Illinois Attorney General Lisa Madigan is leading a coalition of 32 attorneys general (Agreements) in opposition to federal preemption in the area of data breaches, identity theft, and data security.
Specifically, the group wrote a bipartisan letter on March 19, 2018, to the U.S. House of Representatives Committee on Financial Services and the Subcommittee on Financial Institutions and Consumer Credit regarding the proposed Data Acquisition and Technology Accountability and Security Act, a draft bill introduced in the House last month. They are concerned that the bill, among other things, places consumer reporting agencies and financial institutions out of the reach of state enforcement. The AGs cite recent breaches as examples of the increasing threat and evolving nature of data security risks, and argue that the states have consistently proven themselves capable of rapidly and effectively responding to and protecting consumers at the state level through their own laws.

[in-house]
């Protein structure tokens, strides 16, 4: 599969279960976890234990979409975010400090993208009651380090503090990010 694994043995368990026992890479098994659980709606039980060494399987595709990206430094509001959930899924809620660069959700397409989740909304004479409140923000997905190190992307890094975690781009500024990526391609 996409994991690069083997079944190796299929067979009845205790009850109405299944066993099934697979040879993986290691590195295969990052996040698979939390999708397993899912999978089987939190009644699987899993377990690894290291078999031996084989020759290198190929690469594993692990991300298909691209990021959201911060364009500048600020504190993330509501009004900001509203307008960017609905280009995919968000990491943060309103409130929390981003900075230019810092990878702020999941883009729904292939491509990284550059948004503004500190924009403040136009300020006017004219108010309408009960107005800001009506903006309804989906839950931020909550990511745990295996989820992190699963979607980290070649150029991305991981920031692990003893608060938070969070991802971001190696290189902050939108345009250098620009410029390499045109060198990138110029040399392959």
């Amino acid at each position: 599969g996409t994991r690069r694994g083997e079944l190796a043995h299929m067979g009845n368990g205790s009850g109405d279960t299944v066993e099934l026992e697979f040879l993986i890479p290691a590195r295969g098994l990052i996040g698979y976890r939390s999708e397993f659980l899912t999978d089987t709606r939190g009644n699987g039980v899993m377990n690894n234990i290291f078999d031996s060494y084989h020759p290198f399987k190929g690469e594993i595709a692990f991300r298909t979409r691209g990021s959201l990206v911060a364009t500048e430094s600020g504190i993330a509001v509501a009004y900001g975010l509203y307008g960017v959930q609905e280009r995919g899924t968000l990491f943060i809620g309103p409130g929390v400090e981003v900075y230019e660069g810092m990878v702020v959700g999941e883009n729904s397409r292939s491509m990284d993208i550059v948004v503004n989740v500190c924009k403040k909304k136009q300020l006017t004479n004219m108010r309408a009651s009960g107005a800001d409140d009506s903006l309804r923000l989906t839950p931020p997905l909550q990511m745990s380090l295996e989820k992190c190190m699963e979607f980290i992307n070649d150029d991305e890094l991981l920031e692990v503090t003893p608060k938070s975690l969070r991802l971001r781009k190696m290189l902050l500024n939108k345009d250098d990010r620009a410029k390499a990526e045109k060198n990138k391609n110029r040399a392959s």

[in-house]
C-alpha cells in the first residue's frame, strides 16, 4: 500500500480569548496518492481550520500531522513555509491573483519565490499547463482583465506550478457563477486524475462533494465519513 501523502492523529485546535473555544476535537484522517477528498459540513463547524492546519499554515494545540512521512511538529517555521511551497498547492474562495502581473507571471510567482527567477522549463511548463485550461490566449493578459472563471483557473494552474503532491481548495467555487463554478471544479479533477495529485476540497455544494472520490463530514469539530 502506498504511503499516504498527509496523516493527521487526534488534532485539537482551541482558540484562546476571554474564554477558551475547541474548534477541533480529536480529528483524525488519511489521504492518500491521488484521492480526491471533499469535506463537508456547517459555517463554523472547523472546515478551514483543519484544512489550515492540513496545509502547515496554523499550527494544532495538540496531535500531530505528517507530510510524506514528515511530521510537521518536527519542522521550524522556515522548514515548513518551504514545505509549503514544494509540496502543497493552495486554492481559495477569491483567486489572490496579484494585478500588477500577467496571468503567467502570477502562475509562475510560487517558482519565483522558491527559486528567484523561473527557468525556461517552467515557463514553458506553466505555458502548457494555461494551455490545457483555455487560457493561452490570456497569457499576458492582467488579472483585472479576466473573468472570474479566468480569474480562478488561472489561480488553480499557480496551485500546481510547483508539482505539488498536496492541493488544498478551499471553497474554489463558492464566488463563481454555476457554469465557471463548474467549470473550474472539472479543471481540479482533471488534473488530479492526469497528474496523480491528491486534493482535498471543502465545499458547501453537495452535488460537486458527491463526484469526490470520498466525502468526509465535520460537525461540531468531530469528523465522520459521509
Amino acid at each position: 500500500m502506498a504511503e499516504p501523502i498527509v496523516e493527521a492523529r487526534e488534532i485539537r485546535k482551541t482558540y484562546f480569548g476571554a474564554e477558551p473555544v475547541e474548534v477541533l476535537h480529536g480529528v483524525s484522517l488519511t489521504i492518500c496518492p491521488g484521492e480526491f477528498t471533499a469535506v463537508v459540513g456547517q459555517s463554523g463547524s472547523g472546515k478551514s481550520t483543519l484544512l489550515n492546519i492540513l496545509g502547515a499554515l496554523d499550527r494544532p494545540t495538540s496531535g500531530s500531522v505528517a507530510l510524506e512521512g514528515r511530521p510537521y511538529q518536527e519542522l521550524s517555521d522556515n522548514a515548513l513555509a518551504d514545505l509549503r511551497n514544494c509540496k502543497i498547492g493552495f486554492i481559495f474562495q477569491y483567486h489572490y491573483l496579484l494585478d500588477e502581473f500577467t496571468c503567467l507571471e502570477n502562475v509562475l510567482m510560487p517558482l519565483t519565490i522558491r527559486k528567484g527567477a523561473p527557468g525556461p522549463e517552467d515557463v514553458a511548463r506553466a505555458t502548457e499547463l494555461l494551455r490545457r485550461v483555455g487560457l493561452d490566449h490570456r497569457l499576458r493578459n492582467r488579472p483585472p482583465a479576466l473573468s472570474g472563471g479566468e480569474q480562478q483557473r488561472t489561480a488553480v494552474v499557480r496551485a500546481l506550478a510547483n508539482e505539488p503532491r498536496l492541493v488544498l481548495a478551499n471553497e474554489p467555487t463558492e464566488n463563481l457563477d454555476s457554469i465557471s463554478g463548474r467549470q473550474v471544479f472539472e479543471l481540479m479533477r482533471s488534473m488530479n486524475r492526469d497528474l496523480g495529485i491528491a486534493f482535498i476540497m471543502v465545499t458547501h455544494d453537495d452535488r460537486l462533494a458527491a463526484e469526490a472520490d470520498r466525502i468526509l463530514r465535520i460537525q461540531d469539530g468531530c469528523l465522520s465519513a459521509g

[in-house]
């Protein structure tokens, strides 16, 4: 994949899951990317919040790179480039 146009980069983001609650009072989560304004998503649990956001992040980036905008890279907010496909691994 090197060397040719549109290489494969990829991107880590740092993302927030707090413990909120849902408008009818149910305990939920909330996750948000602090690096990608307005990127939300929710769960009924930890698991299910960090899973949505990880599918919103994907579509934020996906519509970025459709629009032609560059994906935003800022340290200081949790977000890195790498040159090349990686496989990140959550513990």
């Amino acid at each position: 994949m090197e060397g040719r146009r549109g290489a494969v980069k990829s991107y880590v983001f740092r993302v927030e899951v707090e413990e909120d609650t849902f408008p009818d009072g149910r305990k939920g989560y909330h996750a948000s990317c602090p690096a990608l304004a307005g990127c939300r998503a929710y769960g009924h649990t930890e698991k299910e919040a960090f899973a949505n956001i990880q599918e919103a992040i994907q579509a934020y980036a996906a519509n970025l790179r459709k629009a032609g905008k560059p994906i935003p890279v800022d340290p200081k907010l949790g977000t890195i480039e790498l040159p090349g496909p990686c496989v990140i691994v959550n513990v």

In particular, the letter points out three key shortcomings of the Act beyond the preemption of state laws: (1) it allows entities themselves to judge whether to notify consumers of a breach, which reduces the transparency afforded by state notification requirements; (2) it allows entities that decide to notify consumers to notify after the harm has already occurred, preventing the opportunity consumers currently have under state law to take proactive steps upon timely notification; and (3) it addresses breaches that affect 5,000 or more consumers, leaving attorneys general without the ability to redress the majority of breaches affecting consumers today that do not occur on a national scale. Continue Reading